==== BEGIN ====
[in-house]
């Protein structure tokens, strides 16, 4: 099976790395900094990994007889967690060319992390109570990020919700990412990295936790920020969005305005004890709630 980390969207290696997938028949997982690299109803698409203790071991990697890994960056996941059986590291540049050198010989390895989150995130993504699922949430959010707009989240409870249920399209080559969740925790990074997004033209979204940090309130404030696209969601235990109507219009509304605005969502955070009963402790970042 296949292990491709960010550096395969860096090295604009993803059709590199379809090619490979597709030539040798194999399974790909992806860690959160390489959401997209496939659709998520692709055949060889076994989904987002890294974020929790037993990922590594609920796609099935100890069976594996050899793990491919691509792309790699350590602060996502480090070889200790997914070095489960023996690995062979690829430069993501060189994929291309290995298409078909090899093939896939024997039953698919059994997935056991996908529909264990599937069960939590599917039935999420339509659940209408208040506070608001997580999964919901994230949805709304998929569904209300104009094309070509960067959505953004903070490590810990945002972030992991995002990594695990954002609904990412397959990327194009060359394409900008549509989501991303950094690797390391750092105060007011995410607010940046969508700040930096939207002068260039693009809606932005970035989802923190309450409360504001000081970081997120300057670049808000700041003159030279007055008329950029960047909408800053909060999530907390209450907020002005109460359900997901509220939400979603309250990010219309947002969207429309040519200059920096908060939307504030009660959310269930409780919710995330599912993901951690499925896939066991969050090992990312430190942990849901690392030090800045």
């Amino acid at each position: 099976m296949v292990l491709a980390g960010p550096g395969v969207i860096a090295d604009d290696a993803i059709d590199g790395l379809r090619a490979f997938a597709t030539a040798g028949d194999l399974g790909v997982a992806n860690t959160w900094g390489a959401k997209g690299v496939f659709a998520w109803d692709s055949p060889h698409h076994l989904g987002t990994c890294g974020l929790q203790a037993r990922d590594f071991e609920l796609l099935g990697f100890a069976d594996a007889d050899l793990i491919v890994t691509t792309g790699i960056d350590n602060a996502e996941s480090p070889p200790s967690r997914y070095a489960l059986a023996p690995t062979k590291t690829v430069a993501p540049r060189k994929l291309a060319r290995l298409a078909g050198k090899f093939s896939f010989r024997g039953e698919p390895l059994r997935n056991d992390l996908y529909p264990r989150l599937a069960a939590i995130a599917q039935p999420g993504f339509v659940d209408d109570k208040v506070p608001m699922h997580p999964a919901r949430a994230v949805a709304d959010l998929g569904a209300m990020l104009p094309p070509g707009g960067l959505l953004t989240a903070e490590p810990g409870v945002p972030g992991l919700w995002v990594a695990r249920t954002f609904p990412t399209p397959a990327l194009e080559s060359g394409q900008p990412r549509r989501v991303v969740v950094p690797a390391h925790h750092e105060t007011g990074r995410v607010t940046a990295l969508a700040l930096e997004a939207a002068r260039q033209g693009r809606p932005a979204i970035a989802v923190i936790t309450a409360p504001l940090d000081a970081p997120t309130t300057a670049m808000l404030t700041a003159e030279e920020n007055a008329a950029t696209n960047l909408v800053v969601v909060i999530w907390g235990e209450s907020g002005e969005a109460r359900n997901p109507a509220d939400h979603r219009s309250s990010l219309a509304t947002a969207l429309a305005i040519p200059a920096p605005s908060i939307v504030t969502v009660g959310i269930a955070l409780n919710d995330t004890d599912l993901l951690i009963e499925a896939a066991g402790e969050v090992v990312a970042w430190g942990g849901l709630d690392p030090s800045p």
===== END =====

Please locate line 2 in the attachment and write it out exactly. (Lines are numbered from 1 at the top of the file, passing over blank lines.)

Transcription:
């Protein structure tokens, strides 16, 4: 099976790395900094990994007889967690060319992390109570990020919700990412990295936790920020969005305005004890709630 980390969207290696997938028949997982690299109803698409203790071991990697890994960056996941059986590291540049050198010989390895989150995130993504699922949430959010707009989240409870249920399209080559969740925790990074997004033209979204940090309130404030696209969601235990109507219009509304605005969502955070009963402790970042 296949292990491709960010550096395969860096090295604009993803059709590199379809090619490979597709030539040798194999399974790909992806860690959160390489959401997209496939659709998520692709055949060889076994989904987002890294974020929790037993990922590594609920796609099935100890069976594996050899793990491919691509792309790699350590602060996502480090070889200790997914070095489960023996690995062979690829430069993501060189994929291309290995298409078909090899093939896939024997039953698919059994997935056991996908529909264990599937069960939590599917039935999420339509659940209408208040506070608001997580999964919901994230949805709304998929569904209300104009094309070509960067959505953004903070490590810990945002972030992991995002990594695990954002609904990412397959990327194009060359394409900008549509989501991303950094690797390391750092105060007011995410607010940046969508700040930096939207002068260039693009809606932005970035989802923190309450409360504001000081970081997120300057670049808000700041003159030279007055008329950029960047909408800053909060999530907390209450907020002005109460359900997901509220939400979603309250990010219309947002969207429309040519200059920096908060939307504030009660959310269930409780919710995330599912993901951690499925896939066991969050090992990312430190942990849901690392030090800045």